Consideration and understanding of these pragmatic and symbolic issues by the treating physician should aid practitioners in carrying out their role as medical educators in the management of hypertension.
This paper was originally published in French, in the journal Pratiques et organisation des soins 39(1): 3-12.
Brain-machine interfaces are a growing field of research and application. The increasing possibilities to connect the human brain to electronic devices and computer software can be put to use in medicine, the military, and entertainment. Concrete technologies include cochlear implants, Deep Brain Stimulation, neurofeedback and neuroprosthesis. The expectations for the near and further future are high, though it is difficult to separate hope from hype. The focus in this paper is on the effects that these new technologies may have on our ‘symbolic order’—on the ways in which popular categories and concepts may change or be reinterpreted. First, the blurring distinction between man and machine and the idea of the cyborg are discussed. It is argued that the morally relevant difference is that between persons and non-persons, which does not necessarily coincide with the distinction between man and machine. The concept of the person remains useful. It may, however, become more difficult to assess the limits of the human body. Next, the distinction between body and mind is discussed. The mind is increasingly seen as a function of the brain, and thus understood in bodily and mechanical terms. This raises questions concerning concepts of free will and moral responsibility that may have far reaching consequences in the field of law, where some have argued for a revision of our criminal justice system, from retributivist to consequentialist. Even without such a (unlikely and unwarranted) revision occurring, brain-machine interactions raise many interesting questions regarding distribution and attribution of responsibility.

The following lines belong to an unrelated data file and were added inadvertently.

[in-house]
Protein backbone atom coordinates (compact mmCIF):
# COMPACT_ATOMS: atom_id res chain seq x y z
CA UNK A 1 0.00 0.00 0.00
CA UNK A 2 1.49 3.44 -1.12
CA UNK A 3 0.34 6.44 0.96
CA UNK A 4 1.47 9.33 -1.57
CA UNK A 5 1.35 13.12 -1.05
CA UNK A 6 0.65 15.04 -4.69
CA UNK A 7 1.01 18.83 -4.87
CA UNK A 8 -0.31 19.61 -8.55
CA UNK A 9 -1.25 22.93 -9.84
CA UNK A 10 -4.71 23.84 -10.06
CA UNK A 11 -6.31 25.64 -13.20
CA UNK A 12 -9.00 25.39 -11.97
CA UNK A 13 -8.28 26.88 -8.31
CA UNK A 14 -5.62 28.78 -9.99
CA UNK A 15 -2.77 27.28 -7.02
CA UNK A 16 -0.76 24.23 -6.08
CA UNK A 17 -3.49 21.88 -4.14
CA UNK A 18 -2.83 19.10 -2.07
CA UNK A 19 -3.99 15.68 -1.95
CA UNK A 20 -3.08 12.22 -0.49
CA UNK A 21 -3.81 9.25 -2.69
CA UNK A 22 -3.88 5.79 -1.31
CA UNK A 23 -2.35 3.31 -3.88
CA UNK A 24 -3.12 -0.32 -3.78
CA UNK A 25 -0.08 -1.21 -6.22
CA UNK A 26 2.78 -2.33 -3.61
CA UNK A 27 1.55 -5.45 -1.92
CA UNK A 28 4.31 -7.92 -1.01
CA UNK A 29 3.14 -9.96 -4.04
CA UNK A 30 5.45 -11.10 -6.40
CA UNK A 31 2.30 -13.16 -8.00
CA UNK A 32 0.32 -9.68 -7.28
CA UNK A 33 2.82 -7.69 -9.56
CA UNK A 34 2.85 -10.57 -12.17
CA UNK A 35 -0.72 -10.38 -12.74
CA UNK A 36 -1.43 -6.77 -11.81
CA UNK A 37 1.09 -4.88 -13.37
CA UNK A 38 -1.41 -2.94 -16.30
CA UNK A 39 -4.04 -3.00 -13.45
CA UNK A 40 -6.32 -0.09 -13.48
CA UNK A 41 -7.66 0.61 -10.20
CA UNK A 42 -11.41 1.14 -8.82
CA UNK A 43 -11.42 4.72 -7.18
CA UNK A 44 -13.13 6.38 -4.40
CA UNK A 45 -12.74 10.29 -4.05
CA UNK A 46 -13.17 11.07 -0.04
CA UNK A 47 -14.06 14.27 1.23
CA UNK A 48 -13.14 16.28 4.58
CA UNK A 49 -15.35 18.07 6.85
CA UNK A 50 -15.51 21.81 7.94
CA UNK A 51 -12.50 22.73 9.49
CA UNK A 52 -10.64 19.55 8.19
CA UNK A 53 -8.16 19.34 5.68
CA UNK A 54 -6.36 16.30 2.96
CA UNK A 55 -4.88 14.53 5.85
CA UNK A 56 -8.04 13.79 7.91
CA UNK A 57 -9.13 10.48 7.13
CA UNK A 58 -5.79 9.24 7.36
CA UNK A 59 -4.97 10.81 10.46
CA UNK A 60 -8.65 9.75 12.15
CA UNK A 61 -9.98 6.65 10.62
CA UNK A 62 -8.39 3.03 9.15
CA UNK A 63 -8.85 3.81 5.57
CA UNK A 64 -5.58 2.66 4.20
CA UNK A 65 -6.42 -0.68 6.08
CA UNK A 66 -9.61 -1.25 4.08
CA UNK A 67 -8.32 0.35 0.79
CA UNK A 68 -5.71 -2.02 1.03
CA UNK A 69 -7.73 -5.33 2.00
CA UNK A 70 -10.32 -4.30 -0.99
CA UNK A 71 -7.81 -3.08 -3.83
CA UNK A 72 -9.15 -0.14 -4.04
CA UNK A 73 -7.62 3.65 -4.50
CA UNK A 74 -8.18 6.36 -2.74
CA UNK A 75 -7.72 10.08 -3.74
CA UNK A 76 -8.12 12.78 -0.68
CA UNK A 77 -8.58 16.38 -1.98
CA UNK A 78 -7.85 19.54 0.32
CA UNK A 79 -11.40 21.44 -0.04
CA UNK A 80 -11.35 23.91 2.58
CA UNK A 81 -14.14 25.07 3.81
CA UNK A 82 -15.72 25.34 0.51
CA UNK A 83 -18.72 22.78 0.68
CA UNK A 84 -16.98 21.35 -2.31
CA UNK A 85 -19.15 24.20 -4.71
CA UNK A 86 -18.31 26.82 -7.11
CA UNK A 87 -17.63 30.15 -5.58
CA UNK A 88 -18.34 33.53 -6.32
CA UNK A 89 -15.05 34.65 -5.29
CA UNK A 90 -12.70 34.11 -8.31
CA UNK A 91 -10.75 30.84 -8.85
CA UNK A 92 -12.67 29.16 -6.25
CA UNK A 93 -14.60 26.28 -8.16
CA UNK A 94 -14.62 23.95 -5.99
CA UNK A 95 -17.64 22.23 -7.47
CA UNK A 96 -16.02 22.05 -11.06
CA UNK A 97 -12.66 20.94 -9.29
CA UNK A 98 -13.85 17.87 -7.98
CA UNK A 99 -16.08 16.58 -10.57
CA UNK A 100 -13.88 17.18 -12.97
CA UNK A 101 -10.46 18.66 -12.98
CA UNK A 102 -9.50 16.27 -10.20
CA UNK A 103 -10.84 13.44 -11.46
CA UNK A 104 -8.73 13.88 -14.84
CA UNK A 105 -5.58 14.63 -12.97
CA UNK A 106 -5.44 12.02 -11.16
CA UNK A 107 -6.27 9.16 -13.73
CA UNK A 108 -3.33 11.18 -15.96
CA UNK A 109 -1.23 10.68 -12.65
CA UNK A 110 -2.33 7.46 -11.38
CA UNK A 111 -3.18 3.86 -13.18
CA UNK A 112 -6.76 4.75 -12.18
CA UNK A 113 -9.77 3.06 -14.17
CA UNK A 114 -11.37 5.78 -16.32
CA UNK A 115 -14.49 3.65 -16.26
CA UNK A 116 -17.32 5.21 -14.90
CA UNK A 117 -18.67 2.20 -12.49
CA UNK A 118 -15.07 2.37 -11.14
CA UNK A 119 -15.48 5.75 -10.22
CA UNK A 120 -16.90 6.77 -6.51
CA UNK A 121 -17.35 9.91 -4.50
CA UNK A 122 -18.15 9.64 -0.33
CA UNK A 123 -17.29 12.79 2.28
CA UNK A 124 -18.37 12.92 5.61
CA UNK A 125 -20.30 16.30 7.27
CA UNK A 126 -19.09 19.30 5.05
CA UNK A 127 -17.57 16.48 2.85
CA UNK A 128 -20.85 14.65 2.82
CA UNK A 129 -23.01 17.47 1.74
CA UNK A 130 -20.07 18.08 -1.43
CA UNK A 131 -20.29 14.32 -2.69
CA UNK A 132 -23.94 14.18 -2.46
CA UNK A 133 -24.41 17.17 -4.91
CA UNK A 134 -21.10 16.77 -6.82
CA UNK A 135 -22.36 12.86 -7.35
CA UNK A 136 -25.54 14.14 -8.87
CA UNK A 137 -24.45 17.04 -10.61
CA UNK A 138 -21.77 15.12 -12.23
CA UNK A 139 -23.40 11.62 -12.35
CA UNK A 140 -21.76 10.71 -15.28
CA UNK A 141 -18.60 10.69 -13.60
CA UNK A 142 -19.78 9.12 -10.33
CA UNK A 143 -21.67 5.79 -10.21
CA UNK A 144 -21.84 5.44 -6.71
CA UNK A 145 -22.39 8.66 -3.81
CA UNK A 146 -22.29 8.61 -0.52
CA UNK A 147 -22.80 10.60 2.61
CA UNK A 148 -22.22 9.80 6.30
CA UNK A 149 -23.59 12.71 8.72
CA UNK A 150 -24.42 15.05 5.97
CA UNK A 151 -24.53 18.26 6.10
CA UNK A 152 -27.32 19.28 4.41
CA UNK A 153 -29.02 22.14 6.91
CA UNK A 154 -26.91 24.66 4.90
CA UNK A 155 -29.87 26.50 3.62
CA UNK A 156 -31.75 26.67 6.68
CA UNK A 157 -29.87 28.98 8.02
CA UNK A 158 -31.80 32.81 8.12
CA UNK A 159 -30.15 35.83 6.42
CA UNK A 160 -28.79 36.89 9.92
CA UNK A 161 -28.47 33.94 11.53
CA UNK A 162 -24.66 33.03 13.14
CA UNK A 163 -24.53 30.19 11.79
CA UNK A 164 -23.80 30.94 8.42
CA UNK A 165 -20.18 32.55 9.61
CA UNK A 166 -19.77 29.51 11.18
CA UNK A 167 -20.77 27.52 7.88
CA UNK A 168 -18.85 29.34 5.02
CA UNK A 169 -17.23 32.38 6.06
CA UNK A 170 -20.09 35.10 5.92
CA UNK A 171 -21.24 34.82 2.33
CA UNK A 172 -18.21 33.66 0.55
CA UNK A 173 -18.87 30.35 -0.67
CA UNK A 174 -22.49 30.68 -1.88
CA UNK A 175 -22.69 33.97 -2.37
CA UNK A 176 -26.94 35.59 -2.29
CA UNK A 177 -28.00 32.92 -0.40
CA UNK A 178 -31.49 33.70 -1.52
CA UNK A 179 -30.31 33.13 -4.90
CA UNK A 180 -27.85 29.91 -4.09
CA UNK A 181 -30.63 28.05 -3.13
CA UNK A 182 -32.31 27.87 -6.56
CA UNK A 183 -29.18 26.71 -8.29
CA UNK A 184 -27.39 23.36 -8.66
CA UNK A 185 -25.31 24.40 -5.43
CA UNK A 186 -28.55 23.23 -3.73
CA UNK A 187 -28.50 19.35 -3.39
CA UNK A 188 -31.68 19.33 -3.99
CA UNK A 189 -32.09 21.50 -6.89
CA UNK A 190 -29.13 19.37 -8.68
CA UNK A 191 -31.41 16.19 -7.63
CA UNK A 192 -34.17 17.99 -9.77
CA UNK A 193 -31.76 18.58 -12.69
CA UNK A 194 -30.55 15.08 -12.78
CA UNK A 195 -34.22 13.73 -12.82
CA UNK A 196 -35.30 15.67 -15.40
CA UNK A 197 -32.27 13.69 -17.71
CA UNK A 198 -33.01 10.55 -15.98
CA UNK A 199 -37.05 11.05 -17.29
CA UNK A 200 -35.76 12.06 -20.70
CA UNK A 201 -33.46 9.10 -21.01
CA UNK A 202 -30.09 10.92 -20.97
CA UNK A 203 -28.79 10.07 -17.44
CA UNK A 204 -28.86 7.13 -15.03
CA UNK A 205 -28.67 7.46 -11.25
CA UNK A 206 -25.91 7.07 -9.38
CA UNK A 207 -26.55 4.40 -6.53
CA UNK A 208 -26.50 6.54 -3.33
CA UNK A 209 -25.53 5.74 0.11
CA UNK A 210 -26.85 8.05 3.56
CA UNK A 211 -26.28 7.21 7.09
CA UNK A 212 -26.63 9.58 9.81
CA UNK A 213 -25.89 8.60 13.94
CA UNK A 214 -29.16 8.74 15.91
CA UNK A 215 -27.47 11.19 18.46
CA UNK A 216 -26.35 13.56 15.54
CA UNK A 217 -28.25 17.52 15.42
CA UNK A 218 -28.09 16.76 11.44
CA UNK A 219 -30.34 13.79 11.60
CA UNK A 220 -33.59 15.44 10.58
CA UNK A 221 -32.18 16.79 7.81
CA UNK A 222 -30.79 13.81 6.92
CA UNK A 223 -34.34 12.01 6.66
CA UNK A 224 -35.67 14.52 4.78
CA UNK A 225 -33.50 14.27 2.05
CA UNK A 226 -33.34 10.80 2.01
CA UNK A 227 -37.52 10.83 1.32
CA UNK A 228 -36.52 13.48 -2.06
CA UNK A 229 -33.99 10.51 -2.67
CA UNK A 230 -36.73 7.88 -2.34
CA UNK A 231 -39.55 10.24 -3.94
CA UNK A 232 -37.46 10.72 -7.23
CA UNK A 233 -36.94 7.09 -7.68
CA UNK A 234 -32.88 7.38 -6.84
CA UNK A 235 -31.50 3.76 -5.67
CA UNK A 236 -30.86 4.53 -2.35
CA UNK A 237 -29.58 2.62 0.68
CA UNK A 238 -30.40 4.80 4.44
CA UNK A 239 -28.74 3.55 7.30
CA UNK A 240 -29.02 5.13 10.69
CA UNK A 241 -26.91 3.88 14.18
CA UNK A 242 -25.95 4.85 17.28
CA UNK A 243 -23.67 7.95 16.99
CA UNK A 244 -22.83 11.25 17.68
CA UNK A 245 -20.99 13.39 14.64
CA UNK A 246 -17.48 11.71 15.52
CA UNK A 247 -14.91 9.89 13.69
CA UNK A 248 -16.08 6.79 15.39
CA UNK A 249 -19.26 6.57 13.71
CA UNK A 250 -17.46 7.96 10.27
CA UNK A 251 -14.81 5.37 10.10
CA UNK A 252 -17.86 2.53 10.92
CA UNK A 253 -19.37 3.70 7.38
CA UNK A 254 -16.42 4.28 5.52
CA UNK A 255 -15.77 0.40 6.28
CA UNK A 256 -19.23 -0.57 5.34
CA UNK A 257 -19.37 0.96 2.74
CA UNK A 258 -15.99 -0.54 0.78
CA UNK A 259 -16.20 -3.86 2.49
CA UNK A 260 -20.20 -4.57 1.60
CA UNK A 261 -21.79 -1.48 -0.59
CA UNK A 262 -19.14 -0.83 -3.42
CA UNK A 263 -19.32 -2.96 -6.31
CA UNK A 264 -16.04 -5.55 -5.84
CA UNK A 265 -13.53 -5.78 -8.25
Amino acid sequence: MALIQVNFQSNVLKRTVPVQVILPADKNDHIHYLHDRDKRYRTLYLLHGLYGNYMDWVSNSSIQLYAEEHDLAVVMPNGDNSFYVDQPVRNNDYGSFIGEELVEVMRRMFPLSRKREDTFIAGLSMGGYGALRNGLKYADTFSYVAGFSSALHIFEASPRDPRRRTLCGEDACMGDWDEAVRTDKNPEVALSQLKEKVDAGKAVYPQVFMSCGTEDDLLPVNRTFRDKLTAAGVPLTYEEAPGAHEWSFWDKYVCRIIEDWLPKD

Brain-machine interaction; Brain-computer interfaces; Converging technologies; Cyborg; Deep brain stimulation; Moral responsibility; Neuroethics